Why can the I-beam section rail bear heavy pressure?
Let’s get to know it from three figures. First, we draw A, B, and C straight lines on a rubber. The three lines represent the upper, middle, and lower three parts of a steel rail (Fig.1)
Then we make the rubber bend to simulate the pressure of a train passing the rail (Fig.2). Now, we can see that A line gets shorter, C line gets longer, but B line length is not changed much. Therefore, we understand that when a rail bears the pressure, the upper and lower parts of the rail need to bear the largest force. So in the rail design, steel material should be concentrated in the upper and lower parts as much as possible. The middle part bears the least pressure, so we can use less steel. A rail is can withstand heavy weight by this special design. (Fig.3)
Rail surface (Also named running surface) must be of sufficient width, and make the wheel surface and rail surface have the most effective contact and minimize the pressure on the surface.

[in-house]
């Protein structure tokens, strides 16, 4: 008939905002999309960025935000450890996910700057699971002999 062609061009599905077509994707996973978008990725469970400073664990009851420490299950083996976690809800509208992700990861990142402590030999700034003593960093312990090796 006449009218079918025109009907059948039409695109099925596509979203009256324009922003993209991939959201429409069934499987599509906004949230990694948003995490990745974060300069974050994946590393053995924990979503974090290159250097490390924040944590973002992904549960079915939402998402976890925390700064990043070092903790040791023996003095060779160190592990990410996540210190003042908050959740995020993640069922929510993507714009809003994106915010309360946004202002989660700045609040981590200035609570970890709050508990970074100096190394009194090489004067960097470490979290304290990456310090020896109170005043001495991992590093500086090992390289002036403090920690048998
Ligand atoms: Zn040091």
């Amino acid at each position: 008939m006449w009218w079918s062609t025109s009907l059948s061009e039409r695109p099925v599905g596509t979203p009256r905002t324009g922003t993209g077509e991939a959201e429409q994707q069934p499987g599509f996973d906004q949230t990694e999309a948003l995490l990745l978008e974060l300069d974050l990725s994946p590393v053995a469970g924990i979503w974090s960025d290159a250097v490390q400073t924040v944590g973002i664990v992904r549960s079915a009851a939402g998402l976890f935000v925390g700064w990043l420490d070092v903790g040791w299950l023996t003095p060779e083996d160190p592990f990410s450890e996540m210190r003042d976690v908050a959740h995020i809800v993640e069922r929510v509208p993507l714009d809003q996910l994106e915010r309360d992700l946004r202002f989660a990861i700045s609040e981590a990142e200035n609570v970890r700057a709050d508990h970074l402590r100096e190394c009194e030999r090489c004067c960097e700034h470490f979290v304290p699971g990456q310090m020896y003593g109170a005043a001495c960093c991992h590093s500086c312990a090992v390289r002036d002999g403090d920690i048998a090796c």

Rail web and rail base shall be of sufficient thickness so as to be able to load train weight. And we shall consider leaving reasonable wear for them to be against their corrosion. Rail shall have proper transverse resisting moment in order to resist the lateral thrust. The gravity center of a rail shall be near to its height center to keep balance. Similarly, the difference between rail height and the base width shall be not too big in order to prevent the overturn. In order to make wheels run easily and ensure even distribution of the stress in the rail section, all corner sections shall be rounded and used larger radius as far as possible.
The inward tilted rail
With help of our careful observation, we will find that two rails on rail track are slightly tilted inwards. It is as shown below:
As we know, the wheel surface of a train is tilted. The inward tilted rail can just make its top surface perpendicular to wheel flange each other. Its advantage is that the downward pressure of the wheel can be vertically transmitted to rail with no inward tilt toward the rail under rail pressure. Rail stress is located in the center of rail, which makes side wear not focus on one side of the track and thereby increases the service life.